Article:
“We need to bring in all sectors to work together towards a common goal,” said Dr. Reed Omary, Professor of Radiology at Vanderbilt University Medical Center.

Local boards of public health and local public officials can play a crucial role in advancing the cause of sustainability and climate action by being trusted messengers within their communities.

- Kate Walsh, Secretary of Health and Human Services, Commonwealth of Massachusetts

Role of technology 


Technology plays a crucial role in driving innovation and efficiency. As highlighted in the conversation, embedding sustainability principles into the product development processes within the medtech community is a necessity. This integration of sustainability criteria can significantly reduce the environmental footprint of healthcare products and services. Furthermore, the discussion delved into the Scope 3 emissions – indirect emissions from purchased goods and services that account for more than two thirds (71%) of healthcare’s global carbon footprint, underscoring the importance of addressing the environmental impact beyond the hospital setting [1].


By collaborating with vendors and supply chains to adopt sustainable practices, healthcare institutions can reduce their overall carbon footprint and promote environmental responsibility throughout the entire value chain. Bob Biggio mentioned the impact of procurement practices on Scope 3 emissions, stating, “The impact we can have on Scope 3 is demand. If we are going to demand that we buy sustainable products, then that will change the available products. Through procurement, health systems can influence vendors to offer more sustainable products.”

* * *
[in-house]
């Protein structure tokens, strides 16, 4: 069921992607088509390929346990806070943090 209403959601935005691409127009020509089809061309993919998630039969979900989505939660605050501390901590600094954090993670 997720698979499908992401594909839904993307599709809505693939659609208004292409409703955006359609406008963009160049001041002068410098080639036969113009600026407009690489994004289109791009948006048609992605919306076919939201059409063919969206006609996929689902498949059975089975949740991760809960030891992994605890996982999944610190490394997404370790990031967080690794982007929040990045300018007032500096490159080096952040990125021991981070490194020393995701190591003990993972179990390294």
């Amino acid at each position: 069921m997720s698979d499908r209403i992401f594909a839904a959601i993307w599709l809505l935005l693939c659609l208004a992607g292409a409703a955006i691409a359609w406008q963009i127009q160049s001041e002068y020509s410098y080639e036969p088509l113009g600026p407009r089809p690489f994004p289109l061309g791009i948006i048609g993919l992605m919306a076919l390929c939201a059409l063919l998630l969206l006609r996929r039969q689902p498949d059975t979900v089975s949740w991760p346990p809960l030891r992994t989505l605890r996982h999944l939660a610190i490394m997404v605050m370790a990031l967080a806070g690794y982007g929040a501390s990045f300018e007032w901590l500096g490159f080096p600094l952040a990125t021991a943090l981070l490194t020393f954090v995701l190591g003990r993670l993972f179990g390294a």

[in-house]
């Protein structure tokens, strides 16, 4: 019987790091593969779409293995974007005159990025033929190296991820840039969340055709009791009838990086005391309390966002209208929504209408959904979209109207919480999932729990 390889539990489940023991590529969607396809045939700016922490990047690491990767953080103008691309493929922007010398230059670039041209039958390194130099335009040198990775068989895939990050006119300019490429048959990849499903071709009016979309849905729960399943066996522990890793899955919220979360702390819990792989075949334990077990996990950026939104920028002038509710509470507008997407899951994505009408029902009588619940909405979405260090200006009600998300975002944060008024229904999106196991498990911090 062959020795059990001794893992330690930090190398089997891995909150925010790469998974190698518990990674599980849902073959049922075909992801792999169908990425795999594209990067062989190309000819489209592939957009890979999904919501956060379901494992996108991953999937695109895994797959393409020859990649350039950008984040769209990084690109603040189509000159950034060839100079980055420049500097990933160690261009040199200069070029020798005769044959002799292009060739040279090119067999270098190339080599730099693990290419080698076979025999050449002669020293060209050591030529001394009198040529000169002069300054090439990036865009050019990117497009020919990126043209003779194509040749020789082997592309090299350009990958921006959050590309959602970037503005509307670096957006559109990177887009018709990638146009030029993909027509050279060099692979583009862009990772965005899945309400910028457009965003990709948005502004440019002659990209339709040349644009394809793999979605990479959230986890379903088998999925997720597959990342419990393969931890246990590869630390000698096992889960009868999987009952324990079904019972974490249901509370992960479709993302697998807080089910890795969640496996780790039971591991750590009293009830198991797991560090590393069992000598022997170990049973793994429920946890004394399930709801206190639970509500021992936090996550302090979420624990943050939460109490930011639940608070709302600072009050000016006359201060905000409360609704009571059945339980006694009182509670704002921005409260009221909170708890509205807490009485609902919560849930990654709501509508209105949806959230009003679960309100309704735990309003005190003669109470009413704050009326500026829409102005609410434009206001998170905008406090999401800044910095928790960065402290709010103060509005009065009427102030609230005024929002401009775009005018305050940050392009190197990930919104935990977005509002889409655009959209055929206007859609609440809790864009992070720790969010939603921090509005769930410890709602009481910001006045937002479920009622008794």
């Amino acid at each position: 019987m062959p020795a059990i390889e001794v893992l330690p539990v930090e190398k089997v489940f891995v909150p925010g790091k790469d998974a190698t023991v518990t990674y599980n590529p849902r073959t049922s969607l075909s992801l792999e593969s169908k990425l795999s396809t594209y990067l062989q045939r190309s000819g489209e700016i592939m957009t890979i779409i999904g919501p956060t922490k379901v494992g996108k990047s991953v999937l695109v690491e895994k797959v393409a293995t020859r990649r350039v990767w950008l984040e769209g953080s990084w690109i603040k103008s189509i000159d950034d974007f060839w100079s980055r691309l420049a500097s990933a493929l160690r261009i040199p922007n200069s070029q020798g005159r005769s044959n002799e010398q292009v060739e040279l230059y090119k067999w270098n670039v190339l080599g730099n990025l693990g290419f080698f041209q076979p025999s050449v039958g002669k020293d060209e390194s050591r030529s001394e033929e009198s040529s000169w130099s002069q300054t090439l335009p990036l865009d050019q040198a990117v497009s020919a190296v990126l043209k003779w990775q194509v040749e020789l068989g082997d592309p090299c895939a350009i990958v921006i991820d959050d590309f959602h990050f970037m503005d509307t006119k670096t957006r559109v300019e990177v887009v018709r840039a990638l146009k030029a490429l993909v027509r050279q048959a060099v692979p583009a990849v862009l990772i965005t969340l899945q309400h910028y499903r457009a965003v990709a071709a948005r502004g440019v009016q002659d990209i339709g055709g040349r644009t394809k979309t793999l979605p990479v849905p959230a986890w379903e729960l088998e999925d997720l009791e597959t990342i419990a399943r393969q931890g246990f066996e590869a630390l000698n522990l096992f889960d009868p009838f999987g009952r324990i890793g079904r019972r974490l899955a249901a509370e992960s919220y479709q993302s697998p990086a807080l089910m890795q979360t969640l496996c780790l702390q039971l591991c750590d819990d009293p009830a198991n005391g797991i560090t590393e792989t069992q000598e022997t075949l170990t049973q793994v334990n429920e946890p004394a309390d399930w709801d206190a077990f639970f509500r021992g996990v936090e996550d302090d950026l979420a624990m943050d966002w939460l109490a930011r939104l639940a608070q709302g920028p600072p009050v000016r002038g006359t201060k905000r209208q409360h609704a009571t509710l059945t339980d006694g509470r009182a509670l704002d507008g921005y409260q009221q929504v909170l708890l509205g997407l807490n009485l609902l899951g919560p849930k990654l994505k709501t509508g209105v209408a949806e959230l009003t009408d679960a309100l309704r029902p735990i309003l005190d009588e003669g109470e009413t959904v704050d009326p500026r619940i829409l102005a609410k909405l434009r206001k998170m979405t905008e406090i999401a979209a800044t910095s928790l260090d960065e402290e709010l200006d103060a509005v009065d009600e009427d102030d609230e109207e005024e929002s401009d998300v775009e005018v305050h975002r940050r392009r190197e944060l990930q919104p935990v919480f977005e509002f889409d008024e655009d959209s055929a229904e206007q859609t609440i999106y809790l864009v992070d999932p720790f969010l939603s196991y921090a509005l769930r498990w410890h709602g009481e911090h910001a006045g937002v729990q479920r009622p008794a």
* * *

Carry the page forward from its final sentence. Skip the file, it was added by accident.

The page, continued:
Lastly, Dr. Omary mentioned the opportunity for healthcare systems to inspire innovation in other sectors by taking the lead in sustainability initiatives. Dr. Omary emphasized the importance of healthcare systems being leaders in innovation, particularly in the context of sustainability and planetary health.

A future shaped by sustainable healthcare


The panelists shared a compelling narrative: sustainability and healthcare are inextricably linked, and the health of our planet directly affects patient health. Concluding the webinar, Robert Metzke issued a call to action for healthcare leaders to take bold steps in sustainability. Together, we can bridge the gap between present practices and a sustainable future for healthcare.

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To further explore Philips’ initiatives and to take part in shaping a sustainable healthcare landscape, please visit



[1] Health Care Without Harm (2019). Health care’s climate footprint: How the health sector contributes to the global climate crisis and opportunities for action (p.22).